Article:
They’re wild animals. They're not used to being next to people so they do stress, so we try and keep everything as quick as possible. —Kent Hersey, DWR game project manager
ANTELOPE ISLAND STATE PARK — Nearly 100 mule deer on Antelope Island will soon have a new home as the Division of Wildlife Resources works to balance out the population before the food supply runs out.
"There's only enough forage for so many animals and so many mouths," DWR game project manager Kent Hersey said. "So what the deer will do, they don't know any better, so they just eat, eat, eat and you'll actually see damage being done to the vegetation where it won't grow back as strong and plentiful as we'd like to see it."
DWR has relocated other animals, but, with mule deer, it's a difficult process. The mule deer can be skittish because their body temperature rises quickly when they're stressed.
Wildlife officers are using some careful techniques to help the deer pack up and move. A helicopter is used that can take up to four mule deer per load. The deer are blindfolded with their legs tied together, and they're put in a bag.
"They’re wild animals. They're not used to being next to people so they do stress, so we try and keep everything as quick as possible." Hersey said.
Wildlife officers and biologists are standing by to pick them up when the helicopter lands. The animals are then given medical exams, and the goal is to be quiet and careful with them. The deer are weighed and measurements are taken. Ultrasounds are done to check for pregnancy and to look at what kind of conditions the animals are in. Then the deer are tagged and fitted with radio collars so they can be monitored on their new release site.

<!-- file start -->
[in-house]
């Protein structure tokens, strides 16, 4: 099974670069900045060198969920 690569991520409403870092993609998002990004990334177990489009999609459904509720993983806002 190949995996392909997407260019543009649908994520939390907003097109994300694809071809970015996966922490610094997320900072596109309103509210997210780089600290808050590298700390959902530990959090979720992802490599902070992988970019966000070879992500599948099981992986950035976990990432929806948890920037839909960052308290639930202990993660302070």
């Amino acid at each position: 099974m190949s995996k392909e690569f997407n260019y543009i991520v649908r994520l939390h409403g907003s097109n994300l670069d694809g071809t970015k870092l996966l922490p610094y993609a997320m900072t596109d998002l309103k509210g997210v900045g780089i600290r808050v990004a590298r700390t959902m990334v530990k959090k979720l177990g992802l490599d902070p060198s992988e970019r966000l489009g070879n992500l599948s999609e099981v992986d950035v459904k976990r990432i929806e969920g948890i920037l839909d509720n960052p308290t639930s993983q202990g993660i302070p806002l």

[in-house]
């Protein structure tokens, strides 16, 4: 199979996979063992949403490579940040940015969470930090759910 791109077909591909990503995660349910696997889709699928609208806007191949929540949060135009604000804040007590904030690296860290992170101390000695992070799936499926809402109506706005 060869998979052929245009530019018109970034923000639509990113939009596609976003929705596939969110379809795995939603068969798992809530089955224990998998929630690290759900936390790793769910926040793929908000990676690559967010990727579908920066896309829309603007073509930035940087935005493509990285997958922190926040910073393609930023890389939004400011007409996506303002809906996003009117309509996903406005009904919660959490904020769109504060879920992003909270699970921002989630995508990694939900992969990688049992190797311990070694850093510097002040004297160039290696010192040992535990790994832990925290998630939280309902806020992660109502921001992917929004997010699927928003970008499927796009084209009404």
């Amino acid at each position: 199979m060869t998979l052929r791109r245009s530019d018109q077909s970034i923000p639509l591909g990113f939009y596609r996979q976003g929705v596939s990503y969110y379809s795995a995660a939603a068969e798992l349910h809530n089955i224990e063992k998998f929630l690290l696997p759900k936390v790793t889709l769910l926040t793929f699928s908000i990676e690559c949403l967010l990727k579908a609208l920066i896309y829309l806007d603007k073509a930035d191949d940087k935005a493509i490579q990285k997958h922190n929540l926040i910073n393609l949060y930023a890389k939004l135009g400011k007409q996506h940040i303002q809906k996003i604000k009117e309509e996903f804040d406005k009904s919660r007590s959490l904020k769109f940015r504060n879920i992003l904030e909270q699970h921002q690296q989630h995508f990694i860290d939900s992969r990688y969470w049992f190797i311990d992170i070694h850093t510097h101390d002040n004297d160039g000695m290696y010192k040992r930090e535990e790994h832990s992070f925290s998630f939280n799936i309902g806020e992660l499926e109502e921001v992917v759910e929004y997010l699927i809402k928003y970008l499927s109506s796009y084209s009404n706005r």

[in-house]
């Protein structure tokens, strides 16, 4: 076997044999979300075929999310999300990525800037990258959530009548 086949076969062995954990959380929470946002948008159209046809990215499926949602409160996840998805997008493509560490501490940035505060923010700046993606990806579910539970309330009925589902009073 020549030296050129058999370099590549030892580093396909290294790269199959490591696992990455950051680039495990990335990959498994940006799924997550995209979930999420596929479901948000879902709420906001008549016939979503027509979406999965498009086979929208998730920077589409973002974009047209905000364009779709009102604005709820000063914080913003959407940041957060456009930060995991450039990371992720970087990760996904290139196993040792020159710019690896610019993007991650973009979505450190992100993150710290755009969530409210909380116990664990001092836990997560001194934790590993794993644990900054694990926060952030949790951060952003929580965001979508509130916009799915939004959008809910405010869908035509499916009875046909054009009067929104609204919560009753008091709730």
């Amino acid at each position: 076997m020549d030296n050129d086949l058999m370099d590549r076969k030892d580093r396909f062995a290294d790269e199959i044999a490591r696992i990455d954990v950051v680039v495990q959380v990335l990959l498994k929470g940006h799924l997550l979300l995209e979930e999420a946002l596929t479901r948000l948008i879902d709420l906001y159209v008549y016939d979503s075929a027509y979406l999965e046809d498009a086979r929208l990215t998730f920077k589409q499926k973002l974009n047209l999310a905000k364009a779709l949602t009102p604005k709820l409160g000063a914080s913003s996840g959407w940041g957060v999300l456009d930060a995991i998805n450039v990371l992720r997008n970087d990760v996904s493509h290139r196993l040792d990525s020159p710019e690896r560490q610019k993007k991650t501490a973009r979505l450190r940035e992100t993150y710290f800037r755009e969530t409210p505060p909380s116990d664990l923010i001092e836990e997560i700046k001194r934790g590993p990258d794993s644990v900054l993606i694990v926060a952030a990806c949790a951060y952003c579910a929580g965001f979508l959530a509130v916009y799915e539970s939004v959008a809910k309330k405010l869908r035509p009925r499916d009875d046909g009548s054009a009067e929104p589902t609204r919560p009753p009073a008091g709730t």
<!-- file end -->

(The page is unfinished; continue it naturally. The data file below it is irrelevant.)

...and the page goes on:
The deer will be relocated to two areas in the state: Elk Ridge Mountain in southeastern Utah and the Oak Creek Mountains in southern Utah.
Hersey is leading the large-scale move, and, by monitoring big game, he’s making sure populations don't get out of hand.
"We're starting to get concerns. There's just overpopulation going on here, so we're seeing some habitat damage," Hersey said. "What we're trying to do is remove the animals off this range before there's too much damage where it can't really recover on its own."
Hersey said the new, careful techniques make Utah's first large-scale mule deer move possible. After planning something like this for months, Hersey said getting up close with Utah's wildlife is what makes it all worthwhile.
"I mean, versus sitting in the office doing paperwork, certainly getting out and being able to handle them is a great thing," he said.